Colorado seems to have had more than its fair share of horrendous events lately, of which this is just the latest example. I have no doubt that it’s nothing more than a statistical aberration; nonetheless, I’m sure it gives Denverites pause for thought.

Aside from sympathy for the poor parents to whom the unthinkable has happened and for all the people affected by similar tragedies, I worry about the phrase “mission of justice.” I shudder at what that means. Justice for whom? Jessica is dead, there will be no justice for her; justice is for the living. For the parents. For you and me.

Indubitably, we need protection from predators, but can we ever extract justice from them? How would we tell justice from revenge? What form would justice take if not punishment? And what, precisely, would we be punishing them for? Their crime?

I would be more of a fan of free will if I understood it, if someone could explain to me exactly how it works. Do you understand how thinking works? I sure don’t. I cram all the facts and the equations into my head, ask a question, and stare at the wall until something pops into my head. I have no idea where that something comes from or how it manifests itself in my mind’s eye, but it does. Pop! It’s there. I wish I could watch all the little gears whirling around until they come to an answer, but I can’t. I can’t even hear them over my tinnitus. Synapses firing? Poof! I have no idea. They’re soundless, invisible to me. Often as not I’m astounded at what they come up with—that’s not me!—but there they are, cockroaches of the mind creeping under the door. Too late; I blurted it out already. The thought was passed my lips before I’d even thought it. How fair is that?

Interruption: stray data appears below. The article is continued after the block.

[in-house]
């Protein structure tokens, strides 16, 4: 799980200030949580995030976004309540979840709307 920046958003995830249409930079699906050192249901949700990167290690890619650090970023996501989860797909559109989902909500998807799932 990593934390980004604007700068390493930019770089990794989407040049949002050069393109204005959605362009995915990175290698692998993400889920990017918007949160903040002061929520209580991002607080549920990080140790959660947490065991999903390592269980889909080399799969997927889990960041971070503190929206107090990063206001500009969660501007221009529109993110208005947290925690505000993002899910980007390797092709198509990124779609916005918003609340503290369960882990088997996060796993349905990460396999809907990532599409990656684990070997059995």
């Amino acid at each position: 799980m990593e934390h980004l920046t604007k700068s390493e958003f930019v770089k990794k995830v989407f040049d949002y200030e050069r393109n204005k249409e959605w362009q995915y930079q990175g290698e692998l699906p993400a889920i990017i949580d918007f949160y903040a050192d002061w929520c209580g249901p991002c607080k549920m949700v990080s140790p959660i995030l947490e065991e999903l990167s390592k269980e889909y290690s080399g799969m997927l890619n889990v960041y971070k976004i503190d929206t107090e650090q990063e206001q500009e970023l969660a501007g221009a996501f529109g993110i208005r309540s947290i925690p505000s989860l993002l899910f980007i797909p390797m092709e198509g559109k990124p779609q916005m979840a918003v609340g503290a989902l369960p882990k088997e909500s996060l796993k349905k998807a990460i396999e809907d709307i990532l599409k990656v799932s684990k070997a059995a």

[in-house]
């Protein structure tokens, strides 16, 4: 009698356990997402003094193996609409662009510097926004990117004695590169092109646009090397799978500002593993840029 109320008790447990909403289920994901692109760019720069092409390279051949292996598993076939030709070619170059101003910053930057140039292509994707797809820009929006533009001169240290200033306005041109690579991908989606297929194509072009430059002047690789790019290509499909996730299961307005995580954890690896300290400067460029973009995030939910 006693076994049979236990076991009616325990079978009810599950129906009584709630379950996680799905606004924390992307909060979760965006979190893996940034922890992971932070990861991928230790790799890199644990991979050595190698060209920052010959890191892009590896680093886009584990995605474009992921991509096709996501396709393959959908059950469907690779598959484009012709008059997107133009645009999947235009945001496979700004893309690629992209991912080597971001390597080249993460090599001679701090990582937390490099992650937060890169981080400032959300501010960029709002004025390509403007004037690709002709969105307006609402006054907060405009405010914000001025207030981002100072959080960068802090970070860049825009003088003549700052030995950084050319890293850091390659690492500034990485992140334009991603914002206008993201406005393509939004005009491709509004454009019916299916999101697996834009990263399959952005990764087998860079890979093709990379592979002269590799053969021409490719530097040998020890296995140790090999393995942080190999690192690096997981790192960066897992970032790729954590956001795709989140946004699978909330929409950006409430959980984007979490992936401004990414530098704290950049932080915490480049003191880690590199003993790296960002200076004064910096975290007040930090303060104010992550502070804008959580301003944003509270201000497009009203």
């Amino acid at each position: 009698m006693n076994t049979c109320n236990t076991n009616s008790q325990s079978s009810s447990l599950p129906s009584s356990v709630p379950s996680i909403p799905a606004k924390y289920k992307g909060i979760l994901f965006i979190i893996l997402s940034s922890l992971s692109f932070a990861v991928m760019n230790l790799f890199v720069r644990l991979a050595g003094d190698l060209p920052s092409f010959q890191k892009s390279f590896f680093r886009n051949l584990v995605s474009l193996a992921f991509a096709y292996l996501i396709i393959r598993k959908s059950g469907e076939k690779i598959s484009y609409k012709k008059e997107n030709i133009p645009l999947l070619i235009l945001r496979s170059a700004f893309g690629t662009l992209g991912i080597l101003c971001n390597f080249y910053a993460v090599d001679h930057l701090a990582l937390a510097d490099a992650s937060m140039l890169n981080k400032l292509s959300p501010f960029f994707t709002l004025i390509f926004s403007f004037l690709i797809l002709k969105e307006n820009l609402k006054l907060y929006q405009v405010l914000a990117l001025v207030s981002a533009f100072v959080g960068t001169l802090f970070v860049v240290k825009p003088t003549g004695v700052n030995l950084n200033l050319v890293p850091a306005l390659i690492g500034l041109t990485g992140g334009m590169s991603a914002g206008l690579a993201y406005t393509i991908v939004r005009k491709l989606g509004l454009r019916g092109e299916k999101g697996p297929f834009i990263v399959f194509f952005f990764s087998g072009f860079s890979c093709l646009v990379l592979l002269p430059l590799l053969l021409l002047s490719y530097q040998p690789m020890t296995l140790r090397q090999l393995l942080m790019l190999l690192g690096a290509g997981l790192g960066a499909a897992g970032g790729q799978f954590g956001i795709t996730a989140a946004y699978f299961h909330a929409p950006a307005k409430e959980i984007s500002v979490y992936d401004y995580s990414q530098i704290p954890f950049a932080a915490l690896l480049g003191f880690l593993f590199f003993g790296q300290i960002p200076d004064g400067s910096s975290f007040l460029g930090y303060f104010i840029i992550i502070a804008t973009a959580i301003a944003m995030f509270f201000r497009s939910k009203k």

I don’t understand how the pre-cellular consciousness of a strand of DNA or RNA or whatever could be any more or less conscious than you and I are, give or take a neuron or a feedback-loop or two. The principles, I would imagine, would have to be the same: input, process, output. Data is input and processed and operational directions are sent to the terminal. Consciousness is the input and output devises; processing is done internally. The actual processing can’t be observed by the terminal; there’s no need for its being able to do so. The processing is so fast and transmitted to the terminal at such speed that the terminal has the illusion of doing the processing. If the terminal had to think about how it was processing data, it would crash to a halt. Thinking has to be subconscious to be fast enough. If you truly had to think about what you were going to say, you couldn’t hold a conversation. But you’d never know it. You have to go on thinking your consciousness thought those words up all by itself. Pshaw! Smoke and mirrors. It’s all smoke and mirrors.